There seems to be quite an ongoing conversation these days, some might say debate, surrounding the role of so called Alpha males in our society. The camps seem to be pretty clearly divided. There are those who see the Alpha male as a natural and vital part of a stable society and consider societal trends which seek to minimize or vilify these traits to be the main, if not sole, cause of societal decline.
On the other side a society who sees the exaltation of the aggressive male as the greatest threat to peace. The release of a Gillette Ad brought both widespread praise and widespread condemnation from the opposing sides, sparking vigorous if not civil arguments about "boys will be boys" excuses for bullying and the emasculation of boys in our current society.
The debate seems to be interwoven into many troubling aspects of society such as the rise in white supremacy, the spread of armed militia groups and the community of incels, involuntary celibates as they call themselves and their primitive view of male/female relationships. The fact that a group of men who advocate that raping women is a male right could be considered anything but deviant is frightening. That we as a society are trying to rationalize or at least understand these extremist males through the examination of the less fringe arguments about maleness shows the intense need to take the issue seriously. We are afraid to look away from what we see as an emerging threat. Likewise the men who argue against the idea of a less masculine male, have a fear too, that the demonization of males and all "aggressive" behavior will lead to the destruction of society. The fear on both sides fuels the level of emotion in the debate.
The fear of alpha advocates are not totally unfounded as there are those who see the Alpha male as an egocentric patriarchal relic whose adorers excuse his negative, even criminal behaviors as being normal "maleness". This camp looks at the alpha male as an obstacle to gender equality and a modern, less violent world. They argue that the Gillette ad adeptly distinguishes that the alpha male is merely a bully and that it is the man with the courage to stand up to the bully who is really the courageous brave male we should celebrate.
As I've listened to these arguments and read articles (most of which attempt to define the alpha male and explain how to determine if you are one) there is often a reference to the "natural" origin of the alpha.
The idea being that whether we like it or not, the strong, aggressive and sometimes violent tendencies are what allowed humans to survive in ancient times. So the narrative of Alphas continues that we owe this type of man our respect and to lose the traits he brings to society is surely a recipe for destruction. This idea is a tremendous assertion, at least in my mind, and one that deserves some serious consideration.
On the one hand, I do tend to believe that most of our modern-day traits, physical emotional and psychological have some origin in our evolutionary history. But if that were the case one would think that everyone surviving today would appreciate the alpha male and that we would all come together in a sort of instinctual understanding of his necessity. But given the clear bright-line that seems to divide these two camps, the absolutely polarizing effect of the alpha male, I started to consider another option.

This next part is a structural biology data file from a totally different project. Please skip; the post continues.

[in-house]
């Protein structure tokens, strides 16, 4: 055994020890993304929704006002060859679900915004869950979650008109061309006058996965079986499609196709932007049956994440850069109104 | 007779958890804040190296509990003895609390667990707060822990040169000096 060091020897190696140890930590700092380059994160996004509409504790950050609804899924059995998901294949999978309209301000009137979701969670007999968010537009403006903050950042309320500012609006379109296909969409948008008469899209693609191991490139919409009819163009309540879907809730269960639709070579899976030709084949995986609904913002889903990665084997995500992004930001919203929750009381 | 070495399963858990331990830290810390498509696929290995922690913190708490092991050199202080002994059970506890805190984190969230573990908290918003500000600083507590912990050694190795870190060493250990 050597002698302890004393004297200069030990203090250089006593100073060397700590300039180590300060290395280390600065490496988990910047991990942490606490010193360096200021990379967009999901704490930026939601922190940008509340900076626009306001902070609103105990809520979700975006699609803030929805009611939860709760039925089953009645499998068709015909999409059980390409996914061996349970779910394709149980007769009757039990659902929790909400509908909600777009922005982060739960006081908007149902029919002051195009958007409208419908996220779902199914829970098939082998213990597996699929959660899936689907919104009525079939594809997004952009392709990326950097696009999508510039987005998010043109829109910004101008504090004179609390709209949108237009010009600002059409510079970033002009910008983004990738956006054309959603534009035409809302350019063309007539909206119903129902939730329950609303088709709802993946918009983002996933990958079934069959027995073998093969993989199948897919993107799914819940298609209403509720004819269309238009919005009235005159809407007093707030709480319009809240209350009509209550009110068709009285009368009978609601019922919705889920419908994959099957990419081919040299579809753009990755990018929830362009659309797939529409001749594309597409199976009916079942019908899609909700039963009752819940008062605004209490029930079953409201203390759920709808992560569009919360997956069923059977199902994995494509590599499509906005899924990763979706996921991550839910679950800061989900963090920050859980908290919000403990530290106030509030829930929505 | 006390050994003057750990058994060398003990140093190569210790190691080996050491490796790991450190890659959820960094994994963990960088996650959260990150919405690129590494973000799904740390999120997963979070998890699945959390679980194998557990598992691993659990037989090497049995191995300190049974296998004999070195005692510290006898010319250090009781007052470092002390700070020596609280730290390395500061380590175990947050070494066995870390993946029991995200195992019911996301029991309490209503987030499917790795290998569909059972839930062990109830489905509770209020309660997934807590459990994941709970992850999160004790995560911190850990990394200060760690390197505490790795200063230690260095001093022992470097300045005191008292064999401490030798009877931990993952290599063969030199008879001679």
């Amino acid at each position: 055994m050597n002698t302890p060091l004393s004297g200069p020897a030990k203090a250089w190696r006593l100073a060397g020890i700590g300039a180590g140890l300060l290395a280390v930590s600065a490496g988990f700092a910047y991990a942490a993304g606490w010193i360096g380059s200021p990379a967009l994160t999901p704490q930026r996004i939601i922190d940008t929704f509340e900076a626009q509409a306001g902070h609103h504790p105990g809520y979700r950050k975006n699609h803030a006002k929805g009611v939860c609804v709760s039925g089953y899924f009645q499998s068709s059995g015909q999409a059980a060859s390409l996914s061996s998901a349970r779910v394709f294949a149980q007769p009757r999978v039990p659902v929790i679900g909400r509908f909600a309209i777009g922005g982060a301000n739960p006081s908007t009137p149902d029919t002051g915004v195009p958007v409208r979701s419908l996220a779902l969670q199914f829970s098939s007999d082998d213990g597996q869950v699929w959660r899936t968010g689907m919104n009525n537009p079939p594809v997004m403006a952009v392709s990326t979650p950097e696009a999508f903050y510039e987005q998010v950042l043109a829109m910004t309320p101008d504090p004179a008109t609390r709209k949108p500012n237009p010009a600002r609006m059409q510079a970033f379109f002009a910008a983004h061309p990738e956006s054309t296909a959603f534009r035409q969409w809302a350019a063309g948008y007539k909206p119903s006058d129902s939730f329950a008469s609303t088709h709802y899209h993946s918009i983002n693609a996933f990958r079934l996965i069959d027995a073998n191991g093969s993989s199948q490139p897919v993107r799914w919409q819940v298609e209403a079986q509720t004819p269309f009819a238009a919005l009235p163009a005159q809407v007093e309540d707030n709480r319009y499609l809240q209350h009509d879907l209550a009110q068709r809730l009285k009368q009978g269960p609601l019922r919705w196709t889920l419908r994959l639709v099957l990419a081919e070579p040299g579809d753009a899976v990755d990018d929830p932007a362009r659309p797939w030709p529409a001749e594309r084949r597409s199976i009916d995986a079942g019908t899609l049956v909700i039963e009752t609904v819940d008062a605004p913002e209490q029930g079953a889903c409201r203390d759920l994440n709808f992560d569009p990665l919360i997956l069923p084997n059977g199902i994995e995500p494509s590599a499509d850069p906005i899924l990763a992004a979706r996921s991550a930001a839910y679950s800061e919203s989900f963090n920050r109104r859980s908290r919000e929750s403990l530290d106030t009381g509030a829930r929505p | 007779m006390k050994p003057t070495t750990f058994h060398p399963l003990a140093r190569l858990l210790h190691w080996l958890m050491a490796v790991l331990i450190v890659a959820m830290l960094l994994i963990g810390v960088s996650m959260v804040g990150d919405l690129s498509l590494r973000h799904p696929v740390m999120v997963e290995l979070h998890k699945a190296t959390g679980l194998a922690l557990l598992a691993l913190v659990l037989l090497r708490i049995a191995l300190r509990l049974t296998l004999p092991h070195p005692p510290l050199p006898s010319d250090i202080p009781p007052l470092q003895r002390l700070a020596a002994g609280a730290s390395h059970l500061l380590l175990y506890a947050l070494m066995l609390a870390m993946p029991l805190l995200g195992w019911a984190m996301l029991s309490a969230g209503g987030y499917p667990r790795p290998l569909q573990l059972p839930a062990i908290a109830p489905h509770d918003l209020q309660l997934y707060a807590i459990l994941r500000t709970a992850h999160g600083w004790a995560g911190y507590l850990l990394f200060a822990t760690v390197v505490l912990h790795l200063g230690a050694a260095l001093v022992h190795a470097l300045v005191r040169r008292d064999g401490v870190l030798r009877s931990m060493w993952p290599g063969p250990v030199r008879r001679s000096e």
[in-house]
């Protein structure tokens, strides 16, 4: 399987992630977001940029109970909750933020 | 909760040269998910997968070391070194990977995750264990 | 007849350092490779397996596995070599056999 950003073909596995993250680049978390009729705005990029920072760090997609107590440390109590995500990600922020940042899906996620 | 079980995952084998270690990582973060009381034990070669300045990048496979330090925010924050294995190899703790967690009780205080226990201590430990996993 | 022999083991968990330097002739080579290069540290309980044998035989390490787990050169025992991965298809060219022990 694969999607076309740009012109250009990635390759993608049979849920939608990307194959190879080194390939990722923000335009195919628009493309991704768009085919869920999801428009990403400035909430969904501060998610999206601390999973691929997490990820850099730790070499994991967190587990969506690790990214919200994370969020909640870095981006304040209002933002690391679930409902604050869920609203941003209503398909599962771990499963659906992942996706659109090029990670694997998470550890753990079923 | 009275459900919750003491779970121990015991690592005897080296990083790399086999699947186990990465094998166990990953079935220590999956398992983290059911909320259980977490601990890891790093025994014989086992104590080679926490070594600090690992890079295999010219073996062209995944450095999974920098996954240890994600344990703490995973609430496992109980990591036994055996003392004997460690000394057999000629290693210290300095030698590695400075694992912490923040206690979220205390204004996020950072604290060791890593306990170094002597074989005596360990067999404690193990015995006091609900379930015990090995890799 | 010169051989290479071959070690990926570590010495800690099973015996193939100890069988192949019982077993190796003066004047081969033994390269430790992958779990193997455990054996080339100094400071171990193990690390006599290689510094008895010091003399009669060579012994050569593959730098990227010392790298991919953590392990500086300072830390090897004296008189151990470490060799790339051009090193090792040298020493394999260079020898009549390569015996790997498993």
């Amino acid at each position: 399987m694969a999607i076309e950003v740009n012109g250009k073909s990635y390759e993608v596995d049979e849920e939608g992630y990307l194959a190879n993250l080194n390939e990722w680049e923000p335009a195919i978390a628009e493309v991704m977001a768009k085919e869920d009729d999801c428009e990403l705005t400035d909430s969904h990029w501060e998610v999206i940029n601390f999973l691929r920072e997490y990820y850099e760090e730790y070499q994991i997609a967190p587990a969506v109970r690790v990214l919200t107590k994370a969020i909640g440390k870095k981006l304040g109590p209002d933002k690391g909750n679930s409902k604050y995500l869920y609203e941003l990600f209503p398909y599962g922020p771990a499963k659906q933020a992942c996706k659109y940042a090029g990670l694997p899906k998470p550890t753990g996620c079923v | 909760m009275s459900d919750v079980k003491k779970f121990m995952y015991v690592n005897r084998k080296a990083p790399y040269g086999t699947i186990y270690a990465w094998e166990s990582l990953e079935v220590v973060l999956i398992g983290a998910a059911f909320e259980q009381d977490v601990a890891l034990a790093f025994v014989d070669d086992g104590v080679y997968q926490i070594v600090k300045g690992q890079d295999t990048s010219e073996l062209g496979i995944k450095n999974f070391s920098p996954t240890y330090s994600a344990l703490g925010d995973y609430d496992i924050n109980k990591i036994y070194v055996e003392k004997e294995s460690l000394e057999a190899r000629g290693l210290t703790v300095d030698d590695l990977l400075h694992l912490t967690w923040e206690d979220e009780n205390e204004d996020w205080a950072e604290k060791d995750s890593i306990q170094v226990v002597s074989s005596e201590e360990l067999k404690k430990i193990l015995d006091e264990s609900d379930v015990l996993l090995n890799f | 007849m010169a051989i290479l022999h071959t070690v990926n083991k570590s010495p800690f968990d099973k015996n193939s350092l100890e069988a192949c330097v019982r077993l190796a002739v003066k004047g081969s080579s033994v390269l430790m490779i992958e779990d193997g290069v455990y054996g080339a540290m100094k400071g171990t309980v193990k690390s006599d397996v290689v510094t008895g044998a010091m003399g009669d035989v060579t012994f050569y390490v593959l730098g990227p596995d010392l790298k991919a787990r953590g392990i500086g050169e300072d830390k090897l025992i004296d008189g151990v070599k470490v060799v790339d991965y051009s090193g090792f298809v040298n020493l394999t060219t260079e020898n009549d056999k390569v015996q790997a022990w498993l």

Evolution of the human species as we understand it, of course began in a very brutal world, surrounded by apex predators who looked at us as a meal. Combine that with the ever present threat of starvation itself and it is amazing that we survived at all.
Some advocates of the alpha male are quick to remind us that the original hunter-gatherer tribes appreciated and respected the role of the alpha male he was essential to the survival of the species.
But this theory also causes me to wonder where the virulent opposition to the alpha male comes from. Could it also be rooted in evolution or is it the natural reaction of a modern society? Wouldn't the rejection of the alpha male make sense in a world now far removed from those ancient times? Why is a great percentage of our modern society made so uncomfortable by the idea of the dominating if not superior alpha male?
Well, this caused me to develop a theory. Evolution is a process whereby desirable traits passed on based on their benefit to the species. If we look at the alpha male in this context we can see the traits he exhibits may have been beneficial at the very beginning of the human species. However, as we evolved from hunter-gatherers into agricultural communities how did this affect the role of the alpha male?
We envision Neanderthals as tribes with males going out to hunt large game to sustain the tribe as a whole. Without a doubt as males ventured out on hunting excursions and returned the men who were the strongest and best hunters would have been elevated to a higher position in the society as they were the ones who literally were keeping everyone alive.
Of course females in the society would have been left alone with the young to protect them from predators and would also have served a vital role but there would not have been a ranking among the females. In the sense that all of the females would have worked together to community protect all of their young. Whereas the males would have developed a hierarchy based on who is the strongest best hunter Etc.